Stretching Has Legitimate Benefits – They’re Just Not What You’re Supposing

For me, one of the key takeaways from the COVID-19 pandemic is that reaching consensus among industry professionals is about as easy as going up the CN Tower blindfolded and with one hand tied behind his back. These days, even the basics (e.g., “viruses exist”; “vaccines are helpful”) are questioned, often by people who are more interested in raising their own status than helping anyone. it would be.

The fitness industry is as guilty as any when it comes to obfuscating the facts, but thankfully the stakes for us trainers aren’t that high. No one will die as a result of an argument over rep patterns or exercise selection. But that, of course, doesn’t stop us from treating disagreements as personal affronts. I’ve seen my own credentials (not to mention my sanity) questioned many times over my career, all because I’m a proponent of one of the most controversial fitness protocols: stretching.

It makes sense that so many fitness professionals don’t care about stretching. Studies have suggested that stretching can hinder athletic performance because a stretched muscle does not produce as much force; and it is true that the physical relief it provides is only temporary. All of this means that if you’re a competitive sprinter and the difference between winning and losing is determined by fractions of a second, then it would be in your best interest to relax your hamstring stretches before a race. For everyone, however, stretching has legitimate benefits – they’re just not the benefits you might assume they are.

Stretching teaches body awareness

Something that too many trainers forget – or ignore – is that the vast majority of people who seek our services have a low level of what is called “body awareness”. They don’t know the names of muscles or how they work, they don’t know how to make body parts move in a particular way or what a specific movement should look like. Stretching provides a hands-on, hands-on opportunity to correct this.

My job is to teach clients how to move properly so they can apply that movement to real life scenarios. Typically, resistance training is the method we use for this training, but not everyone has the confidence or the ability to put on a weight on day one. do wonders for a person’s confidence and physical independence.

Stretching helps us recover

One thing the anti-stretchers and I agree on is that there are better ways to warm up before a workout or competition. Stretching requires us to be still and relaxed – not exactly the best formula for peak performance. However, after that is exactly the state you want to be in.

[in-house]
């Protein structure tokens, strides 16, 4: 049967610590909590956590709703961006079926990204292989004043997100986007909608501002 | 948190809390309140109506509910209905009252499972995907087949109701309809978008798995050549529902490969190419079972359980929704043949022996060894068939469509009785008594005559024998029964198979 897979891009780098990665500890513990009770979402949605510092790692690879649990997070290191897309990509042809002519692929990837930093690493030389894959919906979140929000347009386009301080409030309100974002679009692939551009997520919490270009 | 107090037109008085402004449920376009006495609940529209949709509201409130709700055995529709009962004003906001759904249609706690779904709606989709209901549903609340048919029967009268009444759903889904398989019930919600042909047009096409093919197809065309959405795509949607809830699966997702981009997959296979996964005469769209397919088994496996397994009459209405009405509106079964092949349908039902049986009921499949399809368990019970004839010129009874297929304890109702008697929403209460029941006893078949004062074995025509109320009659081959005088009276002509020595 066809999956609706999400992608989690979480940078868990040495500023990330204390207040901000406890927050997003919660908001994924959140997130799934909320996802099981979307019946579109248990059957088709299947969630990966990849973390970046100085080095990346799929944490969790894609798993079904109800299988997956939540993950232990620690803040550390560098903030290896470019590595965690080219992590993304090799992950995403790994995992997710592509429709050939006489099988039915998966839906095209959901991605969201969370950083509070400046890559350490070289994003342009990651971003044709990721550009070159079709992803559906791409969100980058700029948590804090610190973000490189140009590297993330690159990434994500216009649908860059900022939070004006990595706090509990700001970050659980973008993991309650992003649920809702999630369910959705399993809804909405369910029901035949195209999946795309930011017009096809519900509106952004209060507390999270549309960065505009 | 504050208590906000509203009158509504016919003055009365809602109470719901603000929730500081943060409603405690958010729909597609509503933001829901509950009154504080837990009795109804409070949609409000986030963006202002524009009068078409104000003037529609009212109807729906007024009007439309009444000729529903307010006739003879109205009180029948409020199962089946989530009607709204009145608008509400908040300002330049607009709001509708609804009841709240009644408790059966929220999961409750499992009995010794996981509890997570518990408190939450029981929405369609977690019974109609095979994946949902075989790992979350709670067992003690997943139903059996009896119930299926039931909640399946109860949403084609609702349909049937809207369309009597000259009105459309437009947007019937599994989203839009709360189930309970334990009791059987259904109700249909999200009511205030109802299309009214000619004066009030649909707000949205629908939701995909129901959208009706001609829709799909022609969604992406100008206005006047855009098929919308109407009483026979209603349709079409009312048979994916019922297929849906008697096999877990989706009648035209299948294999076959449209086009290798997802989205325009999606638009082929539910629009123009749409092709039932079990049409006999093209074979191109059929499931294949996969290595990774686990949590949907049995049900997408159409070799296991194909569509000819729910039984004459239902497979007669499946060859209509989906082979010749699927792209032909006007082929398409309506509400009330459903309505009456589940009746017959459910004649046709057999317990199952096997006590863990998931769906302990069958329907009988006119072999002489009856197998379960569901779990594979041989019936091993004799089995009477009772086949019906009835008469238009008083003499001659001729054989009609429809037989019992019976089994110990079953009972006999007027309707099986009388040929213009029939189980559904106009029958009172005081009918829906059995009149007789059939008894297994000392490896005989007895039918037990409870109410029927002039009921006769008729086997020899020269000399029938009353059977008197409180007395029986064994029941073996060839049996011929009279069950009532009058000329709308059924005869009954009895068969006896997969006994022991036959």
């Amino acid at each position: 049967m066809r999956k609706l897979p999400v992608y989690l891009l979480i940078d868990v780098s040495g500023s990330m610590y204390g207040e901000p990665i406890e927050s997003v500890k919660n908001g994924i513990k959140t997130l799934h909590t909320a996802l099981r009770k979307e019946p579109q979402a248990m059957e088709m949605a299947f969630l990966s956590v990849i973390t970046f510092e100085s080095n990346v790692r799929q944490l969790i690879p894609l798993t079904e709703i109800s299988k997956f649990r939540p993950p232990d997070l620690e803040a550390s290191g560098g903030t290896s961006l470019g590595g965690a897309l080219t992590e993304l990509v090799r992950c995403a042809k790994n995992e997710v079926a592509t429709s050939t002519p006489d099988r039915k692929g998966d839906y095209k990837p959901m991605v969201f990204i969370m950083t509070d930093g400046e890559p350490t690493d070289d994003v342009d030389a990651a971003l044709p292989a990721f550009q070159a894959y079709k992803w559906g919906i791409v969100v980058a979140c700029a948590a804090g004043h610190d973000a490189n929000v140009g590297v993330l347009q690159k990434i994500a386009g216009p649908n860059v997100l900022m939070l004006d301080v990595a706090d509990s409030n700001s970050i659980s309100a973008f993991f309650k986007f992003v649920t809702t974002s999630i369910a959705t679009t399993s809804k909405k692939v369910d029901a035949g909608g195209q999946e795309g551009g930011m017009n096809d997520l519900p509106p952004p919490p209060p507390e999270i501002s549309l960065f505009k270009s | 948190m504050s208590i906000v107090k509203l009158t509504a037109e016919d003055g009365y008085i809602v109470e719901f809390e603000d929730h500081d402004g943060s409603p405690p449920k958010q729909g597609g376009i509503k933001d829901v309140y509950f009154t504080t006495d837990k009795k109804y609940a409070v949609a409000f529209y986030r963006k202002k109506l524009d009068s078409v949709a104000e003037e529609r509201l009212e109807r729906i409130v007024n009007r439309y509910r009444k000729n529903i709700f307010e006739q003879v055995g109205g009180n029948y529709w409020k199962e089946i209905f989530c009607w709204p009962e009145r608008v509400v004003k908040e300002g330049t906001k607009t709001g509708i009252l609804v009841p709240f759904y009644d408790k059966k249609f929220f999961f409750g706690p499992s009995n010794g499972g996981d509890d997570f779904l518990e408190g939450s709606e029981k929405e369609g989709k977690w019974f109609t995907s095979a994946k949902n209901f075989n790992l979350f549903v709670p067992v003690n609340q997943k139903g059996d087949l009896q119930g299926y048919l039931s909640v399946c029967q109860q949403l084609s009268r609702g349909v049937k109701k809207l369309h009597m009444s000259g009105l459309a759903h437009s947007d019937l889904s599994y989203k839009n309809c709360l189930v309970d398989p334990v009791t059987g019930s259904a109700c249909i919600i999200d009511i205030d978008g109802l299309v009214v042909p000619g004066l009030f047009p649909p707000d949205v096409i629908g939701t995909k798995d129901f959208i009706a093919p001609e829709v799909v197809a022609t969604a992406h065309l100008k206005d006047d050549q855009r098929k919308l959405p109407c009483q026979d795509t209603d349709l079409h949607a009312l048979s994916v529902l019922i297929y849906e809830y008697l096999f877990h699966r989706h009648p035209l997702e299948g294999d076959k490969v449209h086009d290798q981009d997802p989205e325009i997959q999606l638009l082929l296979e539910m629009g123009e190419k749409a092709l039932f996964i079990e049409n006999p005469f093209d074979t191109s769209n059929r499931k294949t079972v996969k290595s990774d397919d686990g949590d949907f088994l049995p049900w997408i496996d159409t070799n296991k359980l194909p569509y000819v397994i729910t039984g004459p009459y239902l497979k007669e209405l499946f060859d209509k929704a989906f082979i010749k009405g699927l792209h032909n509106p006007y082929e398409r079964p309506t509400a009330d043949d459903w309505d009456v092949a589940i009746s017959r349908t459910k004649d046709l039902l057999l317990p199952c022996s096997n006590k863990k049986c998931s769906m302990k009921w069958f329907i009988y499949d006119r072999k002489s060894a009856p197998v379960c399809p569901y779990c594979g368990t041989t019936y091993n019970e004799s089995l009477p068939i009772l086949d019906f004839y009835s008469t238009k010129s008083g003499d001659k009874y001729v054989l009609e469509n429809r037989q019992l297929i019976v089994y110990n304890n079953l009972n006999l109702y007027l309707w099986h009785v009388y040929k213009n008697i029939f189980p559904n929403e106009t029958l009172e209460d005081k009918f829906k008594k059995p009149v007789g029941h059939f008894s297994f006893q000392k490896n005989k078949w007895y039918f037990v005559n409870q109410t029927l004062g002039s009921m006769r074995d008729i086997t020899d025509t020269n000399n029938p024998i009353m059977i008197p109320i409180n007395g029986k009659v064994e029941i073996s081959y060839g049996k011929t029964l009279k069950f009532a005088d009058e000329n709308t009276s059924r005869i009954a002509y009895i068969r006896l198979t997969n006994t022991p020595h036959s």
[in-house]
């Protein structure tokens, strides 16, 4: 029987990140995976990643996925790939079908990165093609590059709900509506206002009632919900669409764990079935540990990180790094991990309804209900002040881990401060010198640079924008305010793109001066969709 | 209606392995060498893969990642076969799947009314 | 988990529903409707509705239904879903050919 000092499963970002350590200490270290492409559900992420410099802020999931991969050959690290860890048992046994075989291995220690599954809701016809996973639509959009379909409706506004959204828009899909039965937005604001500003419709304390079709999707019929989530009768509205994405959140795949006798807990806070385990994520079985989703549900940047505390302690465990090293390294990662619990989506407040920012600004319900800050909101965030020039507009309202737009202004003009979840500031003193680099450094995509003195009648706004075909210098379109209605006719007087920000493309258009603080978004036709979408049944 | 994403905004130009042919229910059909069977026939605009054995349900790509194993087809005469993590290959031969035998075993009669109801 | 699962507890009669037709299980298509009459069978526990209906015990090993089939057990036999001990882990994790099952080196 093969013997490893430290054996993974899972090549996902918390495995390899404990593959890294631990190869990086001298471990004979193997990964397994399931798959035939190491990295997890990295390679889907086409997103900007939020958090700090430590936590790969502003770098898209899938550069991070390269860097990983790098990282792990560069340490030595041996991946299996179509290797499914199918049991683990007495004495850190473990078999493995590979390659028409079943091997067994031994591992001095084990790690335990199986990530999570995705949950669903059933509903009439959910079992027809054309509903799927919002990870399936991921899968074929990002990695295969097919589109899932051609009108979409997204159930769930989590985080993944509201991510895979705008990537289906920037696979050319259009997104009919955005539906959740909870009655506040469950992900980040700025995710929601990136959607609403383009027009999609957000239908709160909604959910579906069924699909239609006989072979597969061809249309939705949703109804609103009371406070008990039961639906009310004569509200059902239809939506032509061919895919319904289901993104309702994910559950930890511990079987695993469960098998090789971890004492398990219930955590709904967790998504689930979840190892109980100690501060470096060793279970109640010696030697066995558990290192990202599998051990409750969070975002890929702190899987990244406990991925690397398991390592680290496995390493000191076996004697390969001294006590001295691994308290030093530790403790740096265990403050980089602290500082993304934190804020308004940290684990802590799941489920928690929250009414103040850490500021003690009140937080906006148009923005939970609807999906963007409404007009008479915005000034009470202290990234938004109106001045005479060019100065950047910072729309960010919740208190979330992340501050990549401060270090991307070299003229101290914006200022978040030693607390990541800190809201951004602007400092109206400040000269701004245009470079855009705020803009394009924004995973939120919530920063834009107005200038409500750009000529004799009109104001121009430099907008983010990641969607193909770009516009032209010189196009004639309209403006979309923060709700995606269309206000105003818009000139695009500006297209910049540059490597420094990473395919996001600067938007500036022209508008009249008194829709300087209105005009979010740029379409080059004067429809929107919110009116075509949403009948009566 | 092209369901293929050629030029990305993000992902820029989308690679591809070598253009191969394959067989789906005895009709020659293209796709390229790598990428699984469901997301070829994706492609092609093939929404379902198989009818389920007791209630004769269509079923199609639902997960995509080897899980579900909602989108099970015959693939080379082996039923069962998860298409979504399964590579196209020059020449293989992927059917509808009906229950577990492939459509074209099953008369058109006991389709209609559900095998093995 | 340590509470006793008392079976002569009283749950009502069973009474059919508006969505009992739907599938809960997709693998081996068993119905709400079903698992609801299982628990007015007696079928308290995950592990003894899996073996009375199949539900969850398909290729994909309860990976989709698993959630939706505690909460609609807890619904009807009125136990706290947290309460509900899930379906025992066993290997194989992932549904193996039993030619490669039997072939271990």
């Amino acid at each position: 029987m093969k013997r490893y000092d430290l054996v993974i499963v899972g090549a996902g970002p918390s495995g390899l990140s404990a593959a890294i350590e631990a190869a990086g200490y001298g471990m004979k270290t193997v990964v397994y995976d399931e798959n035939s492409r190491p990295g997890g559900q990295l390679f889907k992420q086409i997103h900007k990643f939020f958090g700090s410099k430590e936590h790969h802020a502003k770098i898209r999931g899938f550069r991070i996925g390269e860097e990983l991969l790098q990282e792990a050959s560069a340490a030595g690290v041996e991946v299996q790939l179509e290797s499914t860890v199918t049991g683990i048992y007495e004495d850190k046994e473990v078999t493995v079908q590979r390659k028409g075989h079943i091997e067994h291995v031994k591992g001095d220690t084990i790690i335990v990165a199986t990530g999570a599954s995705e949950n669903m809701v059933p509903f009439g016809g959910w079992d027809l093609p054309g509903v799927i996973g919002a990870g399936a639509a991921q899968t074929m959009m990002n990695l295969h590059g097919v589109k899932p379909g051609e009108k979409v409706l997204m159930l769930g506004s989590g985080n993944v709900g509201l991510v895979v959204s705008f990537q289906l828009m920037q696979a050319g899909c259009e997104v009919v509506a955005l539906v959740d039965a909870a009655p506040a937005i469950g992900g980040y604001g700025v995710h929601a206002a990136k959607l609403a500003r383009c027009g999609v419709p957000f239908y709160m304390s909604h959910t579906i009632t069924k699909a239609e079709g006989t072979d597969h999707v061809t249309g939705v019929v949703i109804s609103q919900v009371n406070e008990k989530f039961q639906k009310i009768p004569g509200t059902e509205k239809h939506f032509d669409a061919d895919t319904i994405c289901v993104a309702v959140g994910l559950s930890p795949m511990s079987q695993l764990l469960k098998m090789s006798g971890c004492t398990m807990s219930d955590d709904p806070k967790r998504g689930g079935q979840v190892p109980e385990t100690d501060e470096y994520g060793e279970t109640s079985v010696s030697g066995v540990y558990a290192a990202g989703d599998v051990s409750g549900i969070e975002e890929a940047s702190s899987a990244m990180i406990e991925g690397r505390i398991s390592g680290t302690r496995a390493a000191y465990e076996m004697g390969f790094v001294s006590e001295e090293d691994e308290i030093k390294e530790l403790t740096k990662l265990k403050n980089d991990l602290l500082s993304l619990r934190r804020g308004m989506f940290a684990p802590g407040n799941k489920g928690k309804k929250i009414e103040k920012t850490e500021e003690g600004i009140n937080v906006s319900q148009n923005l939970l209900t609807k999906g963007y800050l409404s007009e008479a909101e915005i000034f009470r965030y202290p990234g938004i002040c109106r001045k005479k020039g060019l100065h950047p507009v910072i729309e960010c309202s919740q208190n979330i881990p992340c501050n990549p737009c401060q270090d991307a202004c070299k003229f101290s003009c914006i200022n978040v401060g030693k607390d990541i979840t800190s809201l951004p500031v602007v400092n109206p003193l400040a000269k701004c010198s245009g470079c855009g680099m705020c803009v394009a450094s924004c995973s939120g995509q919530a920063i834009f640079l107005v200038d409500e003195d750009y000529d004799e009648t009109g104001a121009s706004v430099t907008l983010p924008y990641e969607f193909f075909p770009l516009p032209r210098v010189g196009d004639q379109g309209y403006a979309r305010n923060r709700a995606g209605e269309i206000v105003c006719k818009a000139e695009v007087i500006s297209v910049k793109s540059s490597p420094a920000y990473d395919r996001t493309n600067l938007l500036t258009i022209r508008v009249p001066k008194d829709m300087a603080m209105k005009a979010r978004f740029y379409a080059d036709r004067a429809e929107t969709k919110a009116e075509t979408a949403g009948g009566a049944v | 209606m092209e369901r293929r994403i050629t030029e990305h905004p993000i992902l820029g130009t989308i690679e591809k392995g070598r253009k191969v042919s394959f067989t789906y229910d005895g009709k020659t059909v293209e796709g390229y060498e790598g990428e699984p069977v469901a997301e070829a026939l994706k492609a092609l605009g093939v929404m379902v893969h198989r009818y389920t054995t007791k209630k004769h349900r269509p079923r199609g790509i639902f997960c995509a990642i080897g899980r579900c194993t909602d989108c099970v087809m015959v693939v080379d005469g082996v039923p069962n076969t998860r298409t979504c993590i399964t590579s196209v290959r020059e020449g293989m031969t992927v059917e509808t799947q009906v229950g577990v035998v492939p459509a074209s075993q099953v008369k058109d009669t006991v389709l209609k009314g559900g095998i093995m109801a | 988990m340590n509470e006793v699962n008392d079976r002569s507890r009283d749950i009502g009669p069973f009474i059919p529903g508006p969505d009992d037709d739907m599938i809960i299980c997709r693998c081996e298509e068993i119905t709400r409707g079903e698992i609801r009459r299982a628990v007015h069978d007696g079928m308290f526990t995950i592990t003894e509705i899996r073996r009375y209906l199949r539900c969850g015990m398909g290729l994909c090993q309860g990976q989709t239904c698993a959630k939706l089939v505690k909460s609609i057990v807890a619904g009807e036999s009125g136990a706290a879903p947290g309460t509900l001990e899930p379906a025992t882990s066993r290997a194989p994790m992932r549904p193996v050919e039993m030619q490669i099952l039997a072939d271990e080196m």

As I’ve said before in this column, exercise is a form of stress. Your primitive brain doesn’t know you’re squatting that weighted bar on purpose; he thinks you are weighed down by a boulder, so the “fight or flight” response is triggered to help you survive this imaginary threat. Unfortunately, those stress hormones (adrenaline, norepinephrine, cortisol) that help us through tough times can literally destroy our bodies if left unchecked. That’s why I insist that everyone I work with spends at least five minutes breathing deeply while maintaining some basic yoga-inspired stretches. It’s the perfect way to end a productive workout.

Two stretches I swear by

The following stretches have a permanent place in my own training programs.

Hold each stretch for 30 to 60 seconds, being careful not to get too aggressive. Find the initial point of tension and pause there. Take a few deep, slow abdominal breaths, then adopt a deeper range of motion if possible.

Piriformis stretch. Lie on your back, feet flat on the floor, knees up, heels close to your buttocks. Cross the leg you want to stretch over the other leg, resting the ankle/shin close to the knee in a figure four. For some, just getting into this position is enough. To go even further, reach around the resting leg and pull it towards your chest until you feel the stretch in your glutes.

Child’s Pose with Side Bend. From an all-fours position, push your butt toward your heels as your arms extend above your head as if reaching 12 o’clock. Your torso should rest between your legs, with your forehead resting on the floor. Move your hands to the right until they are at 2 o’clock. Take three slow, deep breaths, allowing all the tension in your neck and shoulders to dissipate. Repeat on the left side, reaching 10 o’clock.

Paul Landini is a personal trainer and health educator in Kitchener, Ontario.

Register for the weekly Health and Wellness newsletter for the latest news and tips.


Source link

Richard V. Johnson